Just about everyone is talking about ABC’s confirmation of what we already knew: the torture was approved–in excruciating detail–by the most senior members of the Bush Administration.
In dozens of top-secret talks and meetings in the White House, the most senior Bush administration officials discussed and approved specific details of how high-value al Qaeda suspects would be interrogated by the Central Intelligence Agency, sources tell ABC News.
The so-called Principals who participated in the meetings also approved the use of "combined" interrogation techniques — using different techniques during interrogations, instead of using one method at a time — on terrorist suspects who proved difficult to break, sources said.
Highly placed sources said a handful of top advisers signed off on how the CIA would interrogate top al Qaeda suspects — whether they would be slapped, pushed, deprived of sleep or subjected to simulated drowning, called waterboarding.
The high-level discussions about these "enhanced interrogation techniques" were so detailed, these sources said, some of the interrogation sessions were almost choreographed — down to the number of times CIA agents could use a specific tactic.
The advisers were members of the National Security Council’s Principals Committee, a select group of senior officials who met frequently to advise President Bush on issues of national security policy.
At the time, the Principals Committee included Vice President Cheney, former National Security Advisor Condoleezza Rice, Defense Secretary Donald Rumsfeld and Secretary of State Colin Powell, as well as CIA Director George Tenet and Attorney General John Ashcroft.
Now, the article is actually incredibly vague about which of the high-value detainees the Principals discussed interrogating. For example, it suggests that Abu Zubaydah’s torture was planned by the Principals. But then–where elsewhere it asserts that all of the Principals approved the torture–it backs off that claim specifically with regards to Zubaydah.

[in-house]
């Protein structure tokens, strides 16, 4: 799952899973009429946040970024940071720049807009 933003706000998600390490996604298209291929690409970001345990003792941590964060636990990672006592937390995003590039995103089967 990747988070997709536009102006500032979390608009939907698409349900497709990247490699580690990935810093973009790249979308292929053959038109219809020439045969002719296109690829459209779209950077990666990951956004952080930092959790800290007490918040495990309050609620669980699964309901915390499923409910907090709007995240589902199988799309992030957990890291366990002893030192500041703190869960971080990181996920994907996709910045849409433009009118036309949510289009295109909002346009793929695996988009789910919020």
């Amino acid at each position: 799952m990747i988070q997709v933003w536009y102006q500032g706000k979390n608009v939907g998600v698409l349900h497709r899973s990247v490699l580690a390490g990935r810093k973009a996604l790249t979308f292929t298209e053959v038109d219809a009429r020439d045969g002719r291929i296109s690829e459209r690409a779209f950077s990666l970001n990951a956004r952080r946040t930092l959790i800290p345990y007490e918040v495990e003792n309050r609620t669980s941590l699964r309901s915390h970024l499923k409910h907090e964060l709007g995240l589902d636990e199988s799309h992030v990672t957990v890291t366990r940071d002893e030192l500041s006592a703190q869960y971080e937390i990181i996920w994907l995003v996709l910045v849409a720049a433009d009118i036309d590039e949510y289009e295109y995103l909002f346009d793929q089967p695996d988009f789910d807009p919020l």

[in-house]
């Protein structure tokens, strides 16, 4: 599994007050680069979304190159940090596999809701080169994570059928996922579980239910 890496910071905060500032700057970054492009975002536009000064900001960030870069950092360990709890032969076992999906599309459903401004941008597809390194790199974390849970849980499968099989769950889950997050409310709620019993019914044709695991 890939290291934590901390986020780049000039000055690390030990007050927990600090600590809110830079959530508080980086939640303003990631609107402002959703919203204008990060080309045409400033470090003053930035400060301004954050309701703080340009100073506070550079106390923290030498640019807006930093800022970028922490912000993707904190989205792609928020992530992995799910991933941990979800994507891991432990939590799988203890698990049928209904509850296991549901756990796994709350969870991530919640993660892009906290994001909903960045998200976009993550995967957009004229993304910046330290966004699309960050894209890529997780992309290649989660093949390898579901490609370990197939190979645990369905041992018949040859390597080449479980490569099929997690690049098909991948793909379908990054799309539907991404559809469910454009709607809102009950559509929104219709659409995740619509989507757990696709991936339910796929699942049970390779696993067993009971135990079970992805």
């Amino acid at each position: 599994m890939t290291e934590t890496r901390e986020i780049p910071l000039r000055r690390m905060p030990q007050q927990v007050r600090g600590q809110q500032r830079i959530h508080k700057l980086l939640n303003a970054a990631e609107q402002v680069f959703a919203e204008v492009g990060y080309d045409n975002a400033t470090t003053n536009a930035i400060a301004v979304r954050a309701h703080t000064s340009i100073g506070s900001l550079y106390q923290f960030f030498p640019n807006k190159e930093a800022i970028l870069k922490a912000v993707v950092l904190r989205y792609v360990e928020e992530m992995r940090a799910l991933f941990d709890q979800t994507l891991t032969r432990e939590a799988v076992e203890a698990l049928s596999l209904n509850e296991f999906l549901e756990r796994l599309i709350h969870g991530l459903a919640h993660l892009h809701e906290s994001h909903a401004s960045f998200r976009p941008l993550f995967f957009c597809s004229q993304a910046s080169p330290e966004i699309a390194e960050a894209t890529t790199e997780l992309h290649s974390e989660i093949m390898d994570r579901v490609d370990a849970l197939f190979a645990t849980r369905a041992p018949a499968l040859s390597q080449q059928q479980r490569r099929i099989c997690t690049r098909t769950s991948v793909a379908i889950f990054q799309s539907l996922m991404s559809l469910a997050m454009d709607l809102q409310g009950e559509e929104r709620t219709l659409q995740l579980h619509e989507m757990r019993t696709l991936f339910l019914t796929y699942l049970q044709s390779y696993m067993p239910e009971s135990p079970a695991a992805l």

But after Zubaydah recovered from his wounds at a secret CIA prison in Thailand, he was uncooperative.
The CIA wanted to use more aggressive — and physical — methods to get information.
The agency briefed high-level officials in the National Security Council’s Principals Committee, led by then-National Security Advisor Rice and including then-Attorney General Ashcroft, which then signed off on the plan, sources said. It is unclear whether anyone on the committee objected to the CIA’s plans for Zubaydah.
"The agency" briefed the Principals Committee (note the briefers remain unnamed), which, as a group signed off on the plan. But rather than asserting (as the article does elsewhere) that "sources said that at each discussion, all the Principals present approved," the specific discussion of Zubaydah notes that, "it is unclear whether anyone on the committee objected to the CIA’s plans for Zubaydah."
Immediately after the discussion of Zubaydah, the article goes on to discuss Khalid Sheikh Mohammed’s waterboarding without stating one way or another whether the Principals approved the details of his torture, either.
Now I don’t mean to suggest that the Principals did not approve the water-boarding of Zubaydah and KSM–or of any other torture subject. I’m perfectly willing to believe that all of the Principals approved such things, even Powell.